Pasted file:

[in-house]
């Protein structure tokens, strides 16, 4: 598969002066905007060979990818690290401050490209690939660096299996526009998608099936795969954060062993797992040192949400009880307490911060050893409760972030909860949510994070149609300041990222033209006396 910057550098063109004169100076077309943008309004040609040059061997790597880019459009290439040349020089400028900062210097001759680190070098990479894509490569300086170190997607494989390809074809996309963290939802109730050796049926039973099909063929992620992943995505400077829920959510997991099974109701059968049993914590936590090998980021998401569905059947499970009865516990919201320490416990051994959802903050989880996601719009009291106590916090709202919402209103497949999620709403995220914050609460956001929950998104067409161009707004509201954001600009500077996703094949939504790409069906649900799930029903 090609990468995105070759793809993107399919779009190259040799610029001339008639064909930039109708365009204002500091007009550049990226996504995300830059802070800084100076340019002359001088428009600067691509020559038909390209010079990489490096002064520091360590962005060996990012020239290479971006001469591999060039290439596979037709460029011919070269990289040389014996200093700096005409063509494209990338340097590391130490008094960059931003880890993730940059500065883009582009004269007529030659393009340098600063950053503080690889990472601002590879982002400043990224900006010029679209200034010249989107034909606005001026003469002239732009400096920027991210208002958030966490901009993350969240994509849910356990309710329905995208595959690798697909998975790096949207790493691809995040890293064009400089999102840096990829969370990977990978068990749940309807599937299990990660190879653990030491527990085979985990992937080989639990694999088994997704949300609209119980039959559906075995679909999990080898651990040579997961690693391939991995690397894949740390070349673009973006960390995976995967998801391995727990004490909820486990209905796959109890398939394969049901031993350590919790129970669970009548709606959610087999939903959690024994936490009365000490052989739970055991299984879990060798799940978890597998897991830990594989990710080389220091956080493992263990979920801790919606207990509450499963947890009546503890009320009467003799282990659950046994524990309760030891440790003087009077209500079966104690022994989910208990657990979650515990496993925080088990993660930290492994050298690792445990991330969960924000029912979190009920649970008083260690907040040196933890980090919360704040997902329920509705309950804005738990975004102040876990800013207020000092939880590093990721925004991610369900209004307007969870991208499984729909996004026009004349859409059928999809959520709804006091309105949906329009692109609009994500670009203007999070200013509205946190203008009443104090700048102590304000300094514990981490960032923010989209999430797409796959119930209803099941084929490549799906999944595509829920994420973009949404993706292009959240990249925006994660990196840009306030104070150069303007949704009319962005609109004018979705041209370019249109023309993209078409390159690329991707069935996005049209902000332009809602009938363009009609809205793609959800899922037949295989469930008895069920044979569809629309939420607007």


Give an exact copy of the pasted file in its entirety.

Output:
[in-house]
């Protein structure tokens, strides 16, 4: 598969002066905007060979990818690290401050490209690939660096299996526009998608099936795969954060062993797992040192949400009880307490911060050893409760972030909860949510994070149609300041990222033209006396 910057550098063109004169100076077309943008309004040609040059061997790597880019459009290439040349020089400028900062210097001759680190070098990479894509490569300086170190997607494989390809074809996309963290939802109730050796049926039973099909063929992620992943995505400077829920959510997991099974109701059968049993914590936590090998980021998401569905059947499970009865516990919201320490416990051994959802903050989880996601719009009291106590916090709202919402209103497949999620709403995220914050609460956001929950998104067409161009707004509201954001600009500077996703094949939504790409069906649900799930029903 090609990468995105070759793809993107399919779009190259040799610029001339008639064909930039109708365009204002500091007009550049990226996504995300830059802070800084100076340019002359001088428009600067691509020559038909390209010079990489490096002064520091360590962005060996990012020239290479971006001469591999060039290439596979037709460029011919070269990289040389014996200093700096005409063509494209990338340097590391130490008094960059931003880890993730940059500065883009582009004269007529030659393009340098600063950053503080690889990472601002590879982002400043990224900006010029679209200034010249989107034909606005001026003469002239732009400096920027991210208002958030966490901009993350969240994509849910356990309710329905995208595959690798697909998975790096949207790493691809995040890293064009400089999102840096990829969370990977990978068990749940309807599937299990990660190879653990030491527990085979985990992937080989639990694999088994997704949300609209119980039959559906075995679909999990080898651990040579997961690693391939991995690397894949740390070349673009973006960390995976995967998801391995727990004490909820486990209905796959109890398939394969049901031993350590919790129970669970009548709606959610087999939903959690024994936490009365000490052989739970055991299984879990060798799940978890597998897991830990594989990710080389220091956080493992263990979920801790919606207990509450499963947890009546503890009320009467003799282990659950046994524990309760030891440790003087009077209500079966104690022994989910208990657990979650515990496993925080088990993660930290492994050298690792445990991330969960924000029912979190009920649970008083260690907040040196933890980090919360704040997902329920509705309950804005738990975004102040876990800013207020000092939880590093990721925004991610369900209004307007969870991208499984729909996004026009004349859409059928999809959520709804006091309105949906329009692109609009994500670009203007999070200013509205946190203008009443104090700048102590304000300094514990981490960032923010989209999430797409796959119930209803099941084929490549799906999944595509829920994420973009949404993706292009959240990249925006994660990196840009306030104070150069303007949704009319962005609109004018979705041209370019249109023309993209078409390159690329991707069935996005049209902000332009809602009938363009009609809205793609959800899922037949295989469930008895069920044979569809629309939420607007």